When it comes to religion and erotica, you could be forgiven for thinking that the two are mutually exclusive. When Christian clergy talk about sex it’s almost always to tell people what they shouldn’t be doing (almost everything) and when they shouldn’t be doing it (outside of marriage, with the lights on). But the caricature of repressed pilgrims masks the fact that for much of human history, and among non-monotheistic religions in particular, sexually explicit artwork was so common it was hum-drum.
Of course, everyone knows about India. Arguably the most famous examples of religious erotica come from the carved reliefs that adorn the Khajuraho temples. These sculptures feature group sex and some extremely limber participants engaged in what some scholars have hypothesized is tantric sex. The fact that it’s a UNESCO site means that you can pass the visit off as high culture to your relatives.
But it would be a mistake—an orientalist one at that—to think that erotica features in the religious life only of the Indian subcontinent. Some 1,500 years before the Kama Sutra was written, Mesopotamian artwork was putting the fertile in the Fertile Crescent.
As reported in the Times of Israel, the Israel Museum’s Archeology Section is exhibiting some very NSFW artwork. The two Old Babylonian terra cotta plaques depict a variety of different kinds of sexual encounter, but most of it is rather racy. Laura A. Peri, curator of Antiquities at the museum, told the Times, “It’s not all, you know, missionary and that’s it.”
On the contrary, the most common scene is coitus a tergo (“from behind”—everything sounds less exciting in Latin). This might reflect ancient practice: coitus a tergo might be to Mesopotamian pornography what the mistakenly ordered pizza is to its modern counterpart. But it also might be a sly reference to contraception. For ancient couples, anal sex was a common means of avoiding pregnancy. Even supposedly celibate priestesses were known to indulge—you know, for the sake of preserving their priestly virtue.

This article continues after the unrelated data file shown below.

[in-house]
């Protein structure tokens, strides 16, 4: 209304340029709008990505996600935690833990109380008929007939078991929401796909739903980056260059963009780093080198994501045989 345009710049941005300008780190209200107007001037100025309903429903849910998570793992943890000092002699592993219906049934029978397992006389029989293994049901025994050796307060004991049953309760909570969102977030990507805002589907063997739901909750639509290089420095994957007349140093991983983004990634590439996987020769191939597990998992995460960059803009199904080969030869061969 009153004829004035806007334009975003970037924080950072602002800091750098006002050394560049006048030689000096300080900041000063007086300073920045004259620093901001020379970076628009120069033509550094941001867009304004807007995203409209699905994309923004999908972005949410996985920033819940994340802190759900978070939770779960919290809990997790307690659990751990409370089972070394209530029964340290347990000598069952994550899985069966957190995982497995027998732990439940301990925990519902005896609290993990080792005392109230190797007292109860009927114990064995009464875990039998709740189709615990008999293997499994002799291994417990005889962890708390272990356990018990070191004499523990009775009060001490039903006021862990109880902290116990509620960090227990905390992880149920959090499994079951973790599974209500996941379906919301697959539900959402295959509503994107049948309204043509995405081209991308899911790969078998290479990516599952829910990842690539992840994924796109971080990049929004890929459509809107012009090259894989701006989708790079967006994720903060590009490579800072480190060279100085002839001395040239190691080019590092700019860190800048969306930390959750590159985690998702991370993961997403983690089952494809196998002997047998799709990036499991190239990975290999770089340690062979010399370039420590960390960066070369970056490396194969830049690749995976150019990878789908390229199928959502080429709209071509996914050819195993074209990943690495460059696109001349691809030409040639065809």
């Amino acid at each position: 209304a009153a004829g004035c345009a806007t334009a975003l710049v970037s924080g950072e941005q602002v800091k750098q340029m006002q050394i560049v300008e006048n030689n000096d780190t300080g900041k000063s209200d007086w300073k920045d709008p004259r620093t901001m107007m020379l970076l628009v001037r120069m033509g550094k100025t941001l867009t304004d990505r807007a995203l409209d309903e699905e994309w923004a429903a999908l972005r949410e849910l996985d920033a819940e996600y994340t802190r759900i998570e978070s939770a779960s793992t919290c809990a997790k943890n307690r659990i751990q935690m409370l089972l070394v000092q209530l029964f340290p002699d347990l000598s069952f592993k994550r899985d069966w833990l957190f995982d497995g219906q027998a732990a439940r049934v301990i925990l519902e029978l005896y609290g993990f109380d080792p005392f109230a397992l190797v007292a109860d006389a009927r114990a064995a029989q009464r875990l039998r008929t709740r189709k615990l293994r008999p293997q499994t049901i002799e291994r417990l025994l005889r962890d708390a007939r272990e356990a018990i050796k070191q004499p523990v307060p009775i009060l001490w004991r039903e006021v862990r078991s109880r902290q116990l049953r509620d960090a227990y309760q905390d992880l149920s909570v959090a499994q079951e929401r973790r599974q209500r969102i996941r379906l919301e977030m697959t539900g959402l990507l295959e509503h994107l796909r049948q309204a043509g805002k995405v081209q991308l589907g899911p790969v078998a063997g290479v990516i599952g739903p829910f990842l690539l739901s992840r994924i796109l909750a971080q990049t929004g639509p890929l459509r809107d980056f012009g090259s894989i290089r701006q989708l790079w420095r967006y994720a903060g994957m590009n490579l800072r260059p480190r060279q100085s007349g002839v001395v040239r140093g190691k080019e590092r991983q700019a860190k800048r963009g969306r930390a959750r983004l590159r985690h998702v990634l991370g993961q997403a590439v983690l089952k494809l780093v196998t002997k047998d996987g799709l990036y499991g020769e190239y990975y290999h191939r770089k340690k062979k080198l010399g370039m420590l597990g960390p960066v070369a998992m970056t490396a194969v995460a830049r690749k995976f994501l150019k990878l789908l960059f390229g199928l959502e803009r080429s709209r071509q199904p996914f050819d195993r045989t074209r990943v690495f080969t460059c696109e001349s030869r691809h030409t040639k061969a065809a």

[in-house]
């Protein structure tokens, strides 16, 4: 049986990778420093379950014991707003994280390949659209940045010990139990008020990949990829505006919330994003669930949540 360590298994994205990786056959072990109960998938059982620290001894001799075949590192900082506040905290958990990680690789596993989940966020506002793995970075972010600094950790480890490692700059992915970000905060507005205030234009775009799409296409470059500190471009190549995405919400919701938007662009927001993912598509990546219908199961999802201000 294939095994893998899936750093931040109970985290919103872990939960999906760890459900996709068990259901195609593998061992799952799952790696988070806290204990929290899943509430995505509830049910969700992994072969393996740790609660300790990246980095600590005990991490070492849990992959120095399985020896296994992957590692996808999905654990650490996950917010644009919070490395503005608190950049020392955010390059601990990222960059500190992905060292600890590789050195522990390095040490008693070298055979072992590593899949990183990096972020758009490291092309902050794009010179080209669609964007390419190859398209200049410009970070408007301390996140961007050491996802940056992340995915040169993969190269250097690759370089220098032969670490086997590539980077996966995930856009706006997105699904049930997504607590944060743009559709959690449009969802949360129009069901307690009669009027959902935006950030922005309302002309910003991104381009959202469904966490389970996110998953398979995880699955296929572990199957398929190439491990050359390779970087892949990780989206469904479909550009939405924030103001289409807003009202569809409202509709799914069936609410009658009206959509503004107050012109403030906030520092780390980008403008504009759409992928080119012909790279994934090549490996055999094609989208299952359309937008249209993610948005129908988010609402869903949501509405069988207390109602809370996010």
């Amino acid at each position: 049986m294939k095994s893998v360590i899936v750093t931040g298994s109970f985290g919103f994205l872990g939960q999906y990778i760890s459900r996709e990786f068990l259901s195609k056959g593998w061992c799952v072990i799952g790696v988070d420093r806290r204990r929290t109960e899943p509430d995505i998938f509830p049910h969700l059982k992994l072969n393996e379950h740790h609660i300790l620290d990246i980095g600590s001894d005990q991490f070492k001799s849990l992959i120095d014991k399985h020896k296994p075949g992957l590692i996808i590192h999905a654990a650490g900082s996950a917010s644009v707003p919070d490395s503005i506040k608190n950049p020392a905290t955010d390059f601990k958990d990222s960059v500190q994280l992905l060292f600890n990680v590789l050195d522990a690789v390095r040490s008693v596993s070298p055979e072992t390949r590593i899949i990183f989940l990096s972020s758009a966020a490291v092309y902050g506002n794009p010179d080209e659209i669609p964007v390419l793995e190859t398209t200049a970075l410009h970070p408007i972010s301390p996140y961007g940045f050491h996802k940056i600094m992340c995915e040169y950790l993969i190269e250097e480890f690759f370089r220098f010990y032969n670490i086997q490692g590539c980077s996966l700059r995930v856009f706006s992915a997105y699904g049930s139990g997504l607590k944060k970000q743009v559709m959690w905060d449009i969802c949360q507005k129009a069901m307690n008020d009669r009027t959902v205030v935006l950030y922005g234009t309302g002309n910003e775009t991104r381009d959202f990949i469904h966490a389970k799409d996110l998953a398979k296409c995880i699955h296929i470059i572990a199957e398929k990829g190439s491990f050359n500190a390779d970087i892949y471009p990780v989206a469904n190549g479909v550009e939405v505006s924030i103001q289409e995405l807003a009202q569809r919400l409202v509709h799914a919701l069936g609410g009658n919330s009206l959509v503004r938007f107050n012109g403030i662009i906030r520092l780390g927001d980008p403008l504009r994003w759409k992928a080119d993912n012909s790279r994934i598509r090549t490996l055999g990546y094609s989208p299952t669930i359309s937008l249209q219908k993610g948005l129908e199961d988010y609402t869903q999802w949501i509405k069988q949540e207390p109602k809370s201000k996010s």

What’s most striking about the clay images is where they were found. They have been uncovered in temples and graves as well as in private homes. This makes it difficult to generalize about their use. Are these palm-sized objects religious artifacts or the world’s first smut rags? What we do know is that they were popular, cheap to produce, and displayed publicly in places where women and children congregated. Get a time machine and you’ll see that porn wasn’t always available only to the Internet-savvy male.
While erotic art did not find its way into the Jerusalem temple, the Hebrew Bible is riddled with imagery and language pertaining to human sexuality. Dr. Robert Cargill of the University of Iowa told me that “the first thing you realize as you learn Hebrew is just how much sex, sexual innuendo, and sexual euphemisms are employed in the Bible.” Male genitalia are commonly referred to as “feet,” and some stories can hardly be understood without reference to this kind of innuendo. When, in the Book of Ruth, the heroine sneaks into Boaz’s tent and uncovers his “feet,” we shouldn’t assume that she’s giving him a foot rub. And this all seems relatively tame in comparison to the highly specific descriptions of romantic love found in the Song of Songs.
These intricate depictions and discussions of sex seem shocking to the modern eye, especially when they’re found in religious contexts. After all, we tend to send our children to church so that they’ll hold off on having sex, not so they’ll pick up some pointers. But in a culture where whole families shared sleeping quarters, slaves and servants slept in the same bedroom as their masters, and prostitution was often conducted out in the open, it’s unlikely that these images in particular were responsible for corrupting the youth. Sexual violence was a bigger threat than erotic art—as attested by the absence in the Bible of rules outlawing pornography, but the presence of multiple stories of and laws about rape.
Moreover, rather than reveling in the tawdry and the taboo, ancient religious erotica was about celebrating a fundamental aspect of human life. Dr. Julia Assante, a Near Eastern social historian, has said that the Babylonians held “an exalted cultural view of sex as inducing an altered state of wonder.” They seemed to recognize that religion and sex, rather than being at odds with each other, might both be perfectly acceptable ways to reach nirvana.